I say to my editor that I have never seen anything like that.

My editor concurs.

[Image]https://untappedcities-wpengine.netdna-ssl.com/wp-content/uploads/2015/03/featured-flatiron-buildingknyc-untapped-cities1-1.jpg

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Bidding Farewell to the Flatiron Building

Kat Brzozowski, in a photo taken from CEO John Sargent’s office on the Flatiron’s 19th floor.

Today’s the first day that Mac Kids is in our new home at 120 Broadway. We spent the past few weeks packing our work belongings in orange crates, preparing to settle into the Equitable Building in the Financial District, trading our beloved triangle for an H-shaped office (because what would Macmillan be without an unusual layout?). I still remember arriving at the Flatiron Building for my first day 10 years ago. I looked up at the building in awe, thinking, “I can’t believe I get to work there.”

Walking through the Flatiron Building was like traveling through a science museum that showcases different ecosystems—the rainforest, the desert, the tundra. In your office on the 7th floor, you’d be stripped down to a tank top, sweating, with the AC blasting even though it was full-on snowing outside. But travel to the 10th floor conference room, and you’d be covered head to toe, wrapped up in an actual blanket, shivering.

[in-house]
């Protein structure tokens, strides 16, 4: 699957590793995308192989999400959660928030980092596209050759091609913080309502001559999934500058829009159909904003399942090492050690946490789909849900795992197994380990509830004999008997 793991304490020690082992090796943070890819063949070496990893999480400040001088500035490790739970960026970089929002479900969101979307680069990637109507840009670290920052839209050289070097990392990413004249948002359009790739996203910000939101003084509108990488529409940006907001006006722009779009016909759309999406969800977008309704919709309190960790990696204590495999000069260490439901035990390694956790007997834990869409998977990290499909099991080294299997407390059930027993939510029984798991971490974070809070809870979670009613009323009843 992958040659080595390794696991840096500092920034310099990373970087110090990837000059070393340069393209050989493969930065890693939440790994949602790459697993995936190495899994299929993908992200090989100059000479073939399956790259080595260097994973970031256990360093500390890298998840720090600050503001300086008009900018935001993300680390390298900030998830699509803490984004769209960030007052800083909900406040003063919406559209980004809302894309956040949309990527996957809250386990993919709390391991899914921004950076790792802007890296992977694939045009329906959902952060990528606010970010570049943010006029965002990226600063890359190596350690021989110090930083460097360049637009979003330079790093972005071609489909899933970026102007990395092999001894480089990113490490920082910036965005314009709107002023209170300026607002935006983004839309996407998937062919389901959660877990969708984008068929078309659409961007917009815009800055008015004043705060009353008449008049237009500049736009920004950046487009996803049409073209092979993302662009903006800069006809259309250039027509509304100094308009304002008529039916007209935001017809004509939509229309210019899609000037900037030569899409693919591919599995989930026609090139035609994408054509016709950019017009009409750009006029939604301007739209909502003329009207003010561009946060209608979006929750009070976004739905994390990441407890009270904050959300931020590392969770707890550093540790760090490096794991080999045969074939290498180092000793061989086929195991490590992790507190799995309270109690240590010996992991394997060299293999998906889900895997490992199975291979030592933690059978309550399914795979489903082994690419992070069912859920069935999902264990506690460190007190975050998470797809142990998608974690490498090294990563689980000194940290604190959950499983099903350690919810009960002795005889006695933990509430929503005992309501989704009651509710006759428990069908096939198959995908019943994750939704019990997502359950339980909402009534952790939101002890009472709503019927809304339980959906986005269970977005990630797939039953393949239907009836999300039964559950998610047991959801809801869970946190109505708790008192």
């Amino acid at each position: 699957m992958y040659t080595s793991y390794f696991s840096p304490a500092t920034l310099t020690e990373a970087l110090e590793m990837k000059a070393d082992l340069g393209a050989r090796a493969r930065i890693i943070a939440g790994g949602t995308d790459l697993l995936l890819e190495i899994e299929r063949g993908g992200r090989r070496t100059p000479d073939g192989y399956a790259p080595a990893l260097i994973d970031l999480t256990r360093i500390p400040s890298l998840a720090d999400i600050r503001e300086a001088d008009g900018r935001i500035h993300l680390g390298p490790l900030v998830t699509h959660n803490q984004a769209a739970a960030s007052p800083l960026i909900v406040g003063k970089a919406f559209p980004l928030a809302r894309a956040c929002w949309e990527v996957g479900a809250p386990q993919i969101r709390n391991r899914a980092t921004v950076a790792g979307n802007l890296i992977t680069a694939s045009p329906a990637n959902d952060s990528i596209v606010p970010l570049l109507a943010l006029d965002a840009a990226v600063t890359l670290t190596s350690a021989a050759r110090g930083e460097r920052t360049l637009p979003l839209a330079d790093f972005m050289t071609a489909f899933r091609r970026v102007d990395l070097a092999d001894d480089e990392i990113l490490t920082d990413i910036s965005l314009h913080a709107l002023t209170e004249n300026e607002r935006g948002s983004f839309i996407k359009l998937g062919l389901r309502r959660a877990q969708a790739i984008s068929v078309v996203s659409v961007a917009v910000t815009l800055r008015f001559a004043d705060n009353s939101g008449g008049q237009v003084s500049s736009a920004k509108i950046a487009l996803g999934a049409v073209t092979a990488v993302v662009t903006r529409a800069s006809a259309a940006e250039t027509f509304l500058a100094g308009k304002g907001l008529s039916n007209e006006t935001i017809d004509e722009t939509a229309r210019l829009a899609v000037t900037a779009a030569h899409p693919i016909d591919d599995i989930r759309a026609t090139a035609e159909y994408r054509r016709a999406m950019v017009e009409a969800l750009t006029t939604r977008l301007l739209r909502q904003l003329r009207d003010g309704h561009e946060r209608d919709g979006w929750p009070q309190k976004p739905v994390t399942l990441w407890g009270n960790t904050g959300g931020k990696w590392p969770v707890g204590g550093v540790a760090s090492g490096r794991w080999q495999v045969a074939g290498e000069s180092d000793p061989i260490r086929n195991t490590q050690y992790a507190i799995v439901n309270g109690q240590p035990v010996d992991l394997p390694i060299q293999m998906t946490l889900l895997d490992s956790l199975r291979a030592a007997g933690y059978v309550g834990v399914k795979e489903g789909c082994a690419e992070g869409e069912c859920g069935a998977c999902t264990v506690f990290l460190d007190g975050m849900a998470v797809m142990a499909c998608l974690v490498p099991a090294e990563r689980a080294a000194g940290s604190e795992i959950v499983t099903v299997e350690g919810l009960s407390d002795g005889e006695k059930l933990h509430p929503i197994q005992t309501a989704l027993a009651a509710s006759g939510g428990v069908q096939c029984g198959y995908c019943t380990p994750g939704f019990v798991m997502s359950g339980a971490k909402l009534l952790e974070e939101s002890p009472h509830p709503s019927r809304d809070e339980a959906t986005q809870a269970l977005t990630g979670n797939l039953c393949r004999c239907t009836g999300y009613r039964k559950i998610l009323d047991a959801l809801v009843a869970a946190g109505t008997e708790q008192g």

The bathrooms alternated by floor—men on even, women on odd—and we all knew which bathrooms to avoid (the ones so small you’d be bumping elbows with your boss on the way out), and the ones that a friend called “destination bathrooms” (11, with its large waiting area; 19, with a gorgeous view of the city). Those bathrooms were worth the elevator ride. And who knows, while you were waiting—which could take a while—you might run into Jill Biden, or Tyra Banks, or Jim Carrey.

At my first job at Macmillan, at Thomas Dunne Books, I worked on the 17th floor in a sectioned-off area we called “the annex,” but which I thought of as Narnia. No one could ever find me, because my desk was accessed through a door that not every floor had. Yes, every floor was different, giving the building a funhouse feeling as you wove left and right, searching for the conference room or the kitchen anew with each floor.

And each company felt as unique and as special as its floor plan. Mac Kids, where I work now, was a wonderland, with framed art crowding the walls, brightly colored board books packed onto shelves next to classics, and a sparkling energy fueled by employees whose early lives were shaped by books. Walk by one office and you may spy a menagerie of life-size zoo animals, painted freehand by a famous illustrator. Where else but the Flatiron can an artist paint on the walls?

There’s no experience similar to working in the Flatiron Building. We’d bemoan the lack of conference rooms, then brag to our friends that we got to work in that building. We’d complain about the fact that we needed our key cards to get from one side of the floor to the other, then we’d pour out of the doors at lunchtime to get burgers at Shake Shack, or a BLT at Eisenberg’s, or a flat white at Birch Coffee, a plethora of delicious (and affordable) options spread out in front of us like a glorified mall food court. We’d tell our authors, “Don’t get your hopes up, it’s not that nice inside,” then see their eyes light up as they took out their phones to snap a shot from the point office, with views that stretched all the way to Times Square, with the Empire State Building and the Chrysler Building so close you felt you could reach out and touch them.